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Author Topic: All Dead In Cluster :(  (Read 1159 times)
timdalyiii
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« on: February 25, 2013, 07:49:43 AM »

My bees winter in two deeps.  I went to feel the weight of my hive and give it a knock to hear the hum today.  The hive was heavy, but there was no hum.  Fearing the worse I popped the top off and took a peek.  Nothing in the top box and it was in the 40s so I figured at least one bee would come see what was going on.  I removed the top deep.  It was full of honey.  I then saw all the bees dead, still in the cluster. 

Any thoughts on what this means?  If they starved, why wouldn’t they move up to the top super to the food?  I did see that the cluster was over a little bit of capped brood.

I plan to get a nuc to start again.  In the cluster many bees were head first into the cells with just a bit of their rear sticking out.  Any suggestions on how to get the bees out of the cells?  They don’t just fall out.
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Moots
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« Reply #1 on: February 25, 2013, 08:07:38 AM »

How big was the cluster?  Sounds like they may have been too small to move to get to the food.  I've seen others post similar situations.

As for the clean up, there was a discussion the other day about that....I want to say it involved everything from "bang them out", to let the birds eat them out, to let the bees clean it up.

Then again, I'm still new to all this, I'm sure some more experienced members will weigh in...

Good Luck!
« Last Edit: February 25, 2013, 09:11:23 AM by Moots » Logged

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danno
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« Reply #2 on: February 25, 2013, 08:11:37 AM »

they starved keeping that spot of brood warm.  As for cleaning let the bee's do it. Anything else you try will just wreck your comb. 
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timdalyiii
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« Reply #3 on: February 25, 2013, 08:14:04 AM »

The size was a little smaller than a volley ball I guess.
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rwurster
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« Reply #4 on: February 25, 2013, 09:12:40 AM »

I've lost 2 colonies this year both to starve outs.  Neither colony had brood to keep warm and neither colony had a drop of honey nor pollen left.  They did leave me with 40 frames of nice drawn comb though so it's not really a loss so much as it is a jump start on swarm season, which by the way can't get here fast enough.
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Vance G
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« Reply #5 on: February 25, 2013, 12:32:00 PM »

Shake off the loose bodies or they will mold; and the bees will pull out the ones in the cells.  If you can move the boxes into a building where you can open them up so they don't mold.
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timdalyiii
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« Reply #6 on: February 25, 2013, 01:50:36 PM »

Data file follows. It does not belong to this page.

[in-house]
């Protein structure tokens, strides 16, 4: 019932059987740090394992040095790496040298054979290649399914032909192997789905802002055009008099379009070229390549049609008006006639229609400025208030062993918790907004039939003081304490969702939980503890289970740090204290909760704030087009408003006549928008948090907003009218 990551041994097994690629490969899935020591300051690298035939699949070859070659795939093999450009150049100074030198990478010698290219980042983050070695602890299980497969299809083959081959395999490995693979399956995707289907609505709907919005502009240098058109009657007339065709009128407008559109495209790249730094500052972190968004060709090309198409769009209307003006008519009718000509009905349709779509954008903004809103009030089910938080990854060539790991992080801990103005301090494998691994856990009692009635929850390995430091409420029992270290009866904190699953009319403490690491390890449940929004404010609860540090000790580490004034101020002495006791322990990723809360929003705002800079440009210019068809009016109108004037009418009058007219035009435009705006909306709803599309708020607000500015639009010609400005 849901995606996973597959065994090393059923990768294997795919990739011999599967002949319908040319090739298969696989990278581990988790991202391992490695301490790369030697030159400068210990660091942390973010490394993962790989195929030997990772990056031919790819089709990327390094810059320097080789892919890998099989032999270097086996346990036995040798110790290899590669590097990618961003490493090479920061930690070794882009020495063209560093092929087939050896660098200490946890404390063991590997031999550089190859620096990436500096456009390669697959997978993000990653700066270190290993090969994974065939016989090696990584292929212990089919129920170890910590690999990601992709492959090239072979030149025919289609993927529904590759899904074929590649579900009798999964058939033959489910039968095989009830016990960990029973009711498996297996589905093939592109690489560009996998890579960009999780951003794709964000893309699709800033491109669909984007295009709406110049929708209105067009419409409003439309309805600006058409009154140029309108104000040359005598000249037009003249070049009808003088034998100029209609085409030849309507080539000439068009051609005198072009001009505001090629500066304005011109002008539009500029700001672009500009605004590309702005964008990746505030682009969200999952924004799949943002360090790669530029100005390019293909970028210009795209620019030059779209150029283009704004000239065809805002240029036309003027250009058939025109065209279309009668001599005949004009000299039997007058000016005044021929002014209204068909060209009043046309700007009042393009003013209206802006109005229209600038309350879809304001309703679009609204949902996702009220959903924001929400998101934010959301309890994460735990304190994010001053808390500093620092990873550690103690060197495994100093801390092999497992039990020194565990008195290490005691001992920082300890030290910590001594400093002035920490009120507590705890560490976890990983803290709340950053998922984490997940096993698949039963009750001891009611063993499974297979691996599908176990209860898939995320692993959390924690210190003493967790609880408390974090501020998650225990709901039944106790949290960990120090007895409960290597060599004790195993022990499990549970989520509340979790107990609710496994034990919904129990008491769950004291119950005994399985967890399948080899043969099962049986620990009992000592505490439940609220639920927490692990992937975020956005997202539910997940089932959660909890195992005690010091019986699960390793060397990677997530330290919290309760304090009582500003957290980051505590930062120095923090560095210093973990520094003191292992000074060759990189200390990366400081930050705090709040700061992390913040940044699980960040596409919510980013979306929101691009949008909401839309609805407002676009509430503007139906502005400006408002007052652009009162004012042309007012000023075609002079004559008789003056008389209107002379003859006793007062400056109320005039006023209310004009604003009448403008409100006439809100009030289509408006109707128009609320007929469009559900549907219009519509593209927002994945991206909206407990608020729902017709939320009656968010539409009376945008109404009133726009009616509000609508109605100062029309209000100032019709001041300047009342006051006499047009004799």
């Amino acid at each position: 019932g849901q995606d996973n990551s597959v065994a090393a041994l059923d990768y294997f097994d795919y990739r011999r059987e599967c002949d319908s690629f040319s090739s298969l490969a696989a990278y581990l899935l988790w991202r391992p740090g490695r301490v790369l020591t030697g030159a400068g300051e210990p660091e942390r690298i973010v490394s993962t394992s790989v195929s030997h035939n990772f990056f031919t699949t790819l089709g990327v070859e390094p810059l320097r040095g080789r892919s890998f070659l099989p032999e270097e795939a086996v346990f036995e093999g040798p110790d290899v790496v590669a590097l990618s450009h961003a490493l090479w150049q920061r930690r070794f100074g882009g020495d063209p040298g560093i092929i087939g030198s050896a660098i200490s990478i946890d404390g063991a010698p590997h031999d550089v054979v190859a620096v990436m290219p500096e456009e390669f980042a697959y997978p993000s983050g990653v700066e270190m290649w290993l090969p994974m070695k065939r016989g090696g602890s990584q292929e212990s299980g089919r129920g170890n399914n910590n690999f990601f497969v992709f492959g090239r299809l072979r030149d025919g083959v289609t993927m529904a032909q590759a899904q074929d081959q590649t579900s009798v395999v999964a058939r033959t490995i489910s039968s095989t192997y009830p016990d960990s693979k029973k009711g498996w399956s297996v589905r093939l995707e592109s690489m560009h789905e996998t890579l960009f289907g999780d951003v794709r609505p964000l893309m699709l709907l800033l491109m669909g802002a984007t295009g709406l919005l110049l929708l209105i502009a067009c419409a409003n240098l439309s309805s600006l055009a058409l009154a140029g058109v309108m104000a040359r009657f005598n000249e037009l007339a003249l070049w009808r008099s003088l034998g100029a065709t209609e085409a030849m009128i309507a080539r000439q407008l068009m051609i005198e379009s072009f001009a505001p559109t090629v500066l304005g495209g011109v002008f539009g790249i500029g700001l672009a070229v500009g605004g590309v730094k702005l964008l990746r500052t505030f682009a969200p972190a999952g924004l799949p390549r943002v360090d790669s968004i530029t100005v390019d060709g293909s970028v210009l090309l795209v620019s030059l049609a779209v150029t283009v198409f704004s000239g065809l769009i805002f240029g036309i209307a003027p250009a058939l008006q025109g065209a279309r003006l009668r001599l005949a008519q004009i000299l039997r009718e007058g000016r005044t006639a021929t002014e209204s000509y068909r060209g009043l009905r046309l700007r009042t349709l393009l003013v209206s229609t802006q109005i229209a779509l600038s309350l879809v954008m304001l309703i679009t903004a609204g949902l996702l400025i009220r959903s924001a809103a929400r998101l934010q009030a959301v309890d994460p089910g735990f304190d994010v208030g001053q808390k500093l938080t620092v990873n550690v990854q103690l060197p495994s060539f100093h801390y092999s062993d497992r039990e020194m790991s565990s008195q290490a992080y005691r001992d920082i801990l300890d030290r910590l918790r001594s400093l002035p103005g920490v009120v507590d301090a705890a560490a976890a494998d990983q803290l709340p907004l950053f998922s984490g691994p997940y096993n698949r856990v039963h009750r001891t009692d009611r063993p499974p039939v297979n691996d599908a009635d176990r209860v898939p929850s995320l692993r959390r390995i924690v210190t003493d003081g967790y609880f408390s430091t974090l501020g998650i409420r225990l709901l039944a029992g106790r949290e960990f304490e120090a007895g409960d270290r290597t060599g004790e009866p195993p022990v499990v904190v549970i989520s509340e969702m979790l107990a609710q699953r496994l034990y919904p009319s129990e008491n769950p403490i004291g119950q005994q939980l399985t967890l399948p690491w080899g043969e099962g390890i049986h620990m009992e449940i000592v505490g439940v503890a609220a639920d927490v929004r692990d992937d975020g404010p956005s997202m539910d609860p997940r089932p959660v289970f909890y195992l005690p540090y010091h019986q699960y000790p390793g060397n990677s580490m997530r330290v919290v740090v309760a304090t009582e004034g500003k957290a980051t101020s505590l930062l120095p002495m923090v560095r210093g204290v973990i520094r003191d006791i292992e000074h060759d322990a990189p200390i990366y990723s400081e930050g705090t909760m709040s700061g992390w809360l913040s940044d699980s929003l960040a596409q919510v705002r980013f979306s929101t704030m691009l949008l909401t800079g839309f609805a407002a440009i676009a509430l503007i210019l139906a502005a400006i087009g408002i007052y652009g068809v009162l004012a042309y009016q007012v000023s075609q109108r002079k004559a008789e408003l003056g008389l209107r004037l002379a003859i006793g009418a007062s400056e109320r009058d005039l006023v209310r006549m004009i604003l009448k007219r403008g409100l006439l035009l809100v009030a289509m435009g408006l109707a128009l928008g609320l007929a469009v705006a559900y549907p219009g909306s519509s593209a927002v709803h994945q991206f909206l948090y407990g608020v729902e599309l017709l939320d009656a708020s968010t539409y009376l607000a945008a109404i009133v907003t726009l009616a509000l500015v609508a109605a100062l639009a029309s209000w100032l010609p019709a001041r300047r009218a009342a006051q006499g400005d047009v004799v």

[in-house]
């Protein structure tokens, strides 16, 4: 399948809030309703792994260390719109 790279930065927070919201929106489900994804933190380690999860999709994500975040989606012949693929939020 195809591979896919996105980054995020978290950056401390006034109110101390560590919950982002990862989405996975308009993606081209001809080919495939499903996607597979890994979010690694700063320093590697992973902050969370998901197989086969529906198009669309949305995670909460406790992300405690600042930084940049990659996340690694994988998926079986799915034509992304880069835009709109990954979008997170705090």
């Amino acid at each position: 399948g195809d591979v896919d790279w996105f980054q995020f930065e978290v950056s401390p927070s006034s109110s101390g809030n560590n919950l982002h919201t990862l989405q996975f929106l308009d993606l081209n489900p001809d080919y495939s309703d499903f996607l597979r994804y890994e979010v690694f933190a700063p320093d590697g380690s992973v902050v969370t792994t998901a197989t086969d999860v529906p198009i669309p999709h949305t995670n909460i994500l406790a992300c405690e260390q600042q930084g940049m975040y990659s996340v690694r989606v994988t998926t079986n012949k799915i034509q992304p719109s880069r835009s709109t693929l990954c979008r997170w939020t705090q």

Will do. I check them every few weeks. So it must have happened in the past couple of weeks. I was so excited to go into the spring with a good colony.
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AllenF
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« Reply #7 on: February 25, 2013, 07:08:54 PM »

At least you have drawn frames with some honey to give a new hive a start on in the spring. 
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capt44
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« Reply #8 on: February 25, 2013, 07:15:38 PM »

I've been noticing alot of folks with dead bees and food in the hive.
Think maybe the hive sweated and moisture dripped down on the cluster?
A bee can survive very cold temps but at 32 degrees F and moisture dripping on the cluster will kill the bees.
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Richard Vardaman (capt44)
AllenF
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« Reply #9 on: February 25, 2013, 07:17:01 PM »

Too few bees in the hive going into winter.   They froze or starved unable to move the cluster to reach food. 
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timdalyiii
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« Reply #10 on: February 25, 2013, 08:34:35 PM »

Maybe Capt44.  I had the top propped with a stick to try and keep it ventilated.  I wish I had something definite so I can avoid it next winter.  I've only had a few different colonies, but this was the strongest going into the winter. 
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Stromnessbees
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« Reply #11 on: February 26, 2013, 03:34:46 AM »

Hi timdalyiii

I fear that your hive has died from CCD, Colony collapse Disorder, caused by neonicotinoid pesticides.

CCD poisoning is odd, in that the pesticide is taken up in the middle of summer, and yet the hive shows no symptoms until a good part of the bees fly off in winter and die. The remainder of the hive is too small to move up to the food and dies from isolation starvation or it just dwindles away completely.

I would not feed the rest of the honey to other bees, as it might still contain some pesticide.